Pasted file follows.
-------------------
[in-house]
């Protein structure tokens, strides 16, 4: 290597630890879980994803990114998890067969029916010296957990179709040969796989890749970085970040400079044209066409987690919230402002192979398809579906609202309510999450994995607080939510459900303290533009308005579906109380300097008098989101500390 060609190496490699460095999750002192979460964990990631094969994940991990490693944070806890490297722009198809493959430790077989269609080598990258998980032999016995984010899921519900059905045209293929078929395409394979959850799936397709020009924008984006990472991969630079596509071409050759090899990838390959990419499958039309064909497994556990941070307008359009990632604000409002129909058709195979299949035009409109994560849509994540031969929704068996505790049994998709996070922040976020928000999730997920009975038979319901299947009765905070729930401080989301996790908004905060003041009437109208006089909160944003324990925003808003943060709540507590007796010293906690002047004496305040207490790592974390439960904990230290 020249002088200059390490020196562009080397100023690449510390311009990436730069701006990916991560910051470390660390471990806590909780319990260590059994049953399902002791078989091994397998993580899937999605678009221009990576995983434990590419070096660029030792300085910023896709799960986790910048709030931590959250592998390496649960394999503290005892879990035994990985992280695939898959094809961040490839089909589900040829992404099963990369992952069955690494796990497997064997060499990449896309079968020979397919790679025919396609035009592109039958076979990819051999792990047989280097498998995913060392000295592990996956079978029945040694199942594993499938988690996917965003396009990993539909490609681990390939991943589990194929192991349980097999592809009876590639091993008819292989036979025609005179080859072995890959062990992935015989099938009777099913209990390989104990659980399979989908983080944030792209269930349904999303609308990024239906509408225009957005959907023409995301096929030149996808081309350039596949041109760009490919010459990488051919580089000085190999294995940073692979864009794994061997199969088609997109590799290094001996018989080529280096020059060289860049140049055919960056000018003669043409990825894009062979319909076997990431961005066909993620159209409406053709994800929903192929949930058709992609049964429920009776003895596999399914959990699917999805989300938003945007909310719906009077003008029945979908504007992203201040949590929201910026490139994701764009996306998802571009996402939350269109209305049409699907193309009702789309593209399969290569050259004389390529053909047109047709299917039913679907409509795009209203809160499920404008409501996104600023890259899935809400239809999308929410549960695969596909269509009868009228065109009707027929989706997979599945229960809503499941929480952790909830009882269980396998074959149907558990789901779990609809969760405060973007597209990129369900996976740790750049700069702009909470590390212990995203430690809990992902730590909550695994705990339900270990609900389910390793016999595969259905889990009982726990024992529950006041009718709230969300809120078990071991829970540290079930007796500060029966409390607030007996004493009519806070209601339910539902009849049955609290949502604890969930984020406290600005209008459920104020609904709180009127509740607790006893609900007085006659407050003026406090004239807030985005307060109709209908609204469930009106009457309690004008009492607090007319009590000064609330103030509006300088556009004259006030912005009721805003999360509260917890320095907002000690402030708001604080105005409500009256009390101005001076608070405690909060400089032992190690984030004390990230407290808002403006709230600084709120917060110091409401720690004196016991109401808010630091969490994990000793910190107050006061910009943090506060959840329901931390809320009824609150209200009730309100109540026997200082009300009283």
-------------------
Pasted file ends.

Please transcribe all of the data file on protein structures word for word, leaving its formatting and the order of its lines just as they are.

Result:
[in-house]
């Protein structure tokens, strides 16, 4: 290597630890879980994803990114998890067969029916010296957990179709040969796989890749970085970040400079044209066409987690919230402002192979398809579906609202309510999450994995607080939510459900303290533009308005579906109380300097008098989101500390 060609190496490699460095999750002192979460964990990631094969994940991990490693944070806890490297722009198809493959430790077989269609080598990258998980032999016995984010899921519900059905045209293929078929395409394979959850799936397709020009924008984006990472991969630079596509071409050759090899990838390959990419499958039309064909497994556990941070307008359009990632604000409002129909058709195979299949035009409109994560849509994540031969929704068996505790049994998709996070922040976020928000999730997920009975038979319901299947009765905070729930401080989301996790908004905060003041009437109208006089909160944003324990925003808003943060709540507590007796010293906690002047004496305040207490790592974390439960904990230290 020249002088200059390490020196562009080397100023690449510390311009990436730069701006990916991560910051470390660390471990806590909780319990260590059994049953399902002791078989091994397998993580899937999605678009221009990576995983434990590419070096660029030792300085910023896709799960986790910048709030931590959250592998390496649960394999503290005892879990035994990985992280695939898959094809961040490839089909589900040829992404099963990369992952069955690494796990497997064997060499990449896309079968020979397919790679025919396609035009592109039958076979990819051999792990047989280097498998995913060392000295592990996956079978029945040694199942594993499938988690996917965003396009990993539909490609681990390939991943589990194929192991349980097999592809009876590639091993008819292989036979025609005179080859072995890959062990992935015989099938009777099913209990390989104990659980399979989908983080944030792209269930349904999303609308990024239906509408225009957005959907023409995301096929030149996808081309350039596949041109760009490919010459990488051919580089000085190999294995940073692979864009794994061997199969088609997109590799290094001996018989080529280096020059060289860049140049055919960056000018003669043409990825894009062979319909076997990431961005066909993620159209409406053709994800929903192929949930058709992609049964429920009776003895596999399914959990699917999805989300938003945007909310719906009077003008029945979908504007992203201040949590929201910026490139994701764009996306998802571009996402939350269109209305049409699907193309009702789309593209399969290569050259004389390529053909047109047709299917039913679907409509795009209203809160499920404008409501996104600023890259899935809400239809999308929410549960695969596909269509009868009228065109009707027929989706997979599945229960809503499941929480952790909830009882269980396998074959149907558990789901779990609809969760405060973007597209990129369900996976740790750049700069702009909470590390212990995203430690809990992902730590909550695994705990339900270990609900389910390793016999595969259905889990009982726990024992529950006041009718709230969300809120078990071991829970540290079930007796500060029966409390607030007996004493009519806070209601339910539902009849049955609290949502604890969930984020406290600005209008459920104020609904709180009127509740607790006893609900007085006659407050003026406090004239807030985005307060109709209908609204469930009106009457309690004008009492607090007319009590000064609330103030509006300088556009004259006030912005009721805003999360509260917890320095907002000690402030708001604080105005409500009256009390101005001076608070405690909060400089032992190690984030004390990230407290808002403006709230600084709120917060110091409401720690004196016991109401808010630091969490994990000793910190107050006061910009943090506060959840329901931390809320009824609150209200009730309100109540026997200082009300009283």